Pope Highlights Strength of Prayer in Times of Difficulty
Reflects on Psalm 140(141) at General Audience
| 763 hits
VATICAN CITY, NOV. 5, 2003 (Zenit.org).- In times of difficulty, a believer's strength lies in prayer, knowing that God is just, says John Paul II.
The Pope delivered that message today in a frail voice as read his address at the general audience, held in St. Peter's Square. The audience ended with the encouraging applause of 20,000 pilgrims. "Pray for me," the Holy Father said at the end of the audience.
John Paul II was continuing a series of catecheses he has been offering in recent weeks on the liturgy of vespers, the evening prayer of the Church. He already spent two years on lauds, or morning prayer.
From now on the Pope will meditate on the Psalms and Canticles of the liturgy of the end of the day, as proposed by the reforms that followed in the wake of the Second Vatican Council, "poetic prayers, which God has sealed with his inspiration."
"They are the invocations which the Lord himself desires should be addressed to him. He loves to listen to them, hearing in them the vibrations of the hearts of his beloved children," he explained.
On this occasion, the Holy Father reflected on Psalm 140(141), "prayer when in danger," which starts with a dramatic invocation: "Lord, I call to you; come quickly to help me; listen to my plea when I call."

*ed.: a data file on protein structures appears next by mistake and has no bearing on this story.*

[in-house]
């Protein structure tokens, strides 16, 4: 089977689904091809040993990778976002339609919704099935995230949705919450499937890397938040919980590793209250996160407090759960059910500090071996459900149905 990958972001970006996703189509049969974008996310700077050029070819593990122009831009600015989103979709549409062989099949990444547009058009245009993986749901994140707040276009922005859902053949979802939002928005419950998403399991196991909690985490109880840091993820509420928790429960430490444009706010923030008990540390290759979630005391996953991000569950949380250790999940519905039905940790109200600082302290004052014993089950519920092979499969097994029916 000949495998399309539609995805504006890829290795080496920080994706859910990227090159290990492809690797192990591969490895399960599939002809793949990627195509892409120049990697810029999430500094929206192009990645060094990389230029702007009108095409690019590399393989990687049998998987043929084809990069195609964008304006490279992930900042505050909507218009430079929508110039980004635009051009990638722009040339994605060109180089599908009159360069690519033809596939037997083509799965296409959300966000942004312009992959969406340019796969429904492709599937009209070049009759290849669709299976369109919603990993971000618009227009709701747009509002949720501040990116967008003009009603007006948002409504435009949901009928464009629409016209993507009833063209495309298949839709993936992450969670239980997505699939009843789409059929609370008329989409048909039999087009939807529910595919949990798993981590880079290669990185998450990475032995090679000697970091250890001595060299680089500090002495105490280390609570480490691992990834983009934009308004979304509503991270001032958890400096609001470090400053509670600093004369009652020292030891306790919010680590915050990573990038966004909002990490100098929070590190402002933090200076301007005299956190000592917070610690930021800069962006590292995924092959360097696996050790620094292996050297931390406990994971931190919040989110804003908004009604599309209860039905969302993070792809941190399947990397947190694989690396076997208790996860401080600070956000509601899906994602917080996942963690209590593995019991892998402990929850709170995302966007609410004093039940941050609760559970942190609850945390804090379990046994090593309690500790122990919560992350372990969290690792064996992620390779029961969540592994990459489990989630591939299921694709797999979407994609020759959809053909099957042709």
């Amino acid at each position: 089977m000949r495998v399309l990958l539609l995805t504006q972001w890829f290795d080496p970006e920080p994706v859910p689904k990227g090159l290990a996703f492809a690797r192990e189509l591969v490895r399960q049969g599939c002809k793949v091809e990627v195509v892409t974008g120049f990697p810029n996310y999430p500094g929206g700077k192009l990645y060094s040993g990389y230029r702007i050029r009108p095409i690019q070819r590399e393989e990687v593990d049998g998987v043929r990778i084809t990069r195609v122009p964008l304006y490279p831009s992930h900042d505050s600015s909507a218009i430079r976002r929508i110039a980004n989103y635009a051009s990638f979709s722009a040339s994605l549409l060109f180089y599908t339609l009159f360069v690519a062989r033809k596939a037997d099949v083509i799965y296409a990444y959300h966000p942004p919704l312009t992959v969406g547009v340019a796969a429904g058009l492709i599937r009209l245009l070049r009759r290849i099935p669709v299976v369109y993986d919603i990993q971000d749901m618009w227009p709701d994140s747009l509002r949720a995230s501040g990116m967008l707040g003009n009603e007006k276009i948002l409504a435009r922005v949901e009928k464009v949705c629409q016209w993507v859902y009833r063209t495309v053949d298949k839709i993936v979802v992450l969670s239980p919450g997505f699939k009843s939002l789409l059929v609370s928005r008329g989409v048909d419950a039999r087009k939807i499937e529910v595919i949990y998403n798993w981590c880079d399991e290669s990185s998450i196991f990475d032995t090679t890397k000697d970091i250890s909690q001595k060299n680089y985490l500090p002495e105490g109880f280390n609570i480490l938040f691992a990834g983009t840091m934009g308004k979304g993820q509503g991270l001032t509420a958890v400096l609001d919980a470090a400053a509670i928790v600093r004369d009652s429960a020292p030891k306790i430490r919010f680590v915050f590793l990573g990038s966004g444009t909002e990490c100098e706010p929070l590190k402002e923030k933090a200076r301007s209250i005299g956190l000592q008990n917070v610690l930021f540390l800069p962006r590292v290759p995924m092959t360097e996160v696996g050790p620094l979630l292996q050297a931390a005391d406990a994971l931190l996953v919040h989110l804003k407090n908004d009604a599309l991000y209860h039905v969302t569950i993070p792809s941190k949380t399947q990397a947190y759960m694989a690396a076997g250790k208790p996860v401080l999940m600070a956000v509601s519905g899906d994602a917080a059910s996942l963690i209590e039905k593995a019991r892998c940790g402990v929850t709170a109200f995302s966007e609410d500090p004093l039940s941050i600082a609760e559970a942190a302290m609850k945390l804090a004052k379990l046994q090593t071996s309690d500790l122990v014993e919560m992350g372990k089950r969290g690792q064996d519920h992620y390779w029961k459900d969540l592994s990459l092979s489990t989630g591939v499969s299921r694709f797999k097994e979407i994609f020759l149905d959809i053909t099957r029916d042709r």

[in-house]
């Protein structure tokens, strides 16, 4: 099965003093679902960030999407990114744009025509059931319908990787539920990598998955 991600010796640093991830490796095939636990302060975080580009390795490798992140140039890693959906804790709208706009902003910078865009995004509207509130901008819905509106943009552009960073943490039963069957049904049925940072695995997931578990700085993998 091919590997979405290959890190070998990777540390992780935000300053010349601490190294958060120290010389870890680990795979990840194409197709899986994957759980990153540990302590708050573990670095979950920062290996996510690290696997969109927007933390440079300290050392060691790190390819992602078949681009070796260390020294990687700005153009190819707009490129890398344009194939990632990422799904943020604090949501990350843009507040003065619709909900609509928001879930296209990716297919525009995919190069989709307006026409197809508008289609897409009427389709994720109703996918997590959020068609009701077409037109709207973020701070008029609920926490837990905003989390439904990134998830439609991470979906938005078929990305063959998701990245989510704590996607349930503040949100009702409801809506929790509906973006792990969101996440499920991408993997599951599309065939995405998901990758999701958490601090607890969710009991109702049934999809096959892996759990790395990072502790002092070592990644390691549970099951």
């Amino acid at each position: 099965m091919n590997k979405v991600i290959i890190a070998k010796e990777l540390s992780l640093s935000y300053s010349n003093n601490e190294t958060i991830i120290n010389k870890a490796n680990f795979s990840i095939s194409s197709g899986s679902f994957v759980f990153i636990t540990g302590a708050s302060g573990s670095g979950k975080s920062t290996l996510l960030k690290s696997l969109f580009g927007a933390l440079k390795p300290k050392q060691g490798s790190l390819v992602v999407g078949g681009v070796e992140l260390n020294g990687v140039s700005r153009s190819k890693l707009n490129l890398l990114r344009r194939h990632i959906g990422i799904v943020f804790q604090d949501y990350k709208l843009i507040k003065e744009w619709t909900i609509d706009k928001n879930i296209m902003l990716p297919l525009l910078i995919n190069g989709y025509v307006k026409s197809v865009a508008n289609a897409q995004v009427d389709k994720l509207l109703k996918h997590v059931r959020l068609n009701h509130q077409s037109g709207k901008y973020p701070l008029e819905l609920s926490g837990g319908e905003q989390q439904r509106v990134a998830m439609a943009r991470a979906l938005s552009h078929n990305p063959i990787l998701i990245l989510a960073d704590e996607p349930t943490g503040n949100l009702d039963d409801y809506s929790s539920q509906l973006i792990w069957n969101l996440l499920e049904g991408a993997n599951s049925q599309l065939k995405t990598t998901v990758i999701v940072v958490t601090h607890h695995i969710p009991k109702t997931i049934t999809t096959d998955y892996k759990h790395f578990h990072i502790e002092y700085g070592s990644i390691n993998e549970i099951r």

"Hands raised in prayer are a bridge of communication with God, as is the smoke that rises as sweet odor from the victim during the sacrificial rite of the evening," the Pope continued.
The Psalm "is a hymn of faith, of gratitude and of joy, in the certainty that the faithful one will not be engulfed in the hatred that the perverse are reserving for him and will not fall into the trap they set for him, after having noted his decided choice of the good," the Holy Father added.
Thus, in his supplication, the believer expresses "hostility to evil, the choice of the good, and the certainty that God intervenes in history with his judgment of severe condemnation of injustice," the Pope said.
He skipped some of the paragraphs of the address he had prepared, but was able to greet pilgrims in six languages.
After the audience, the Holy Father spent 50 minutes greeting the faithful and posing for group photographs.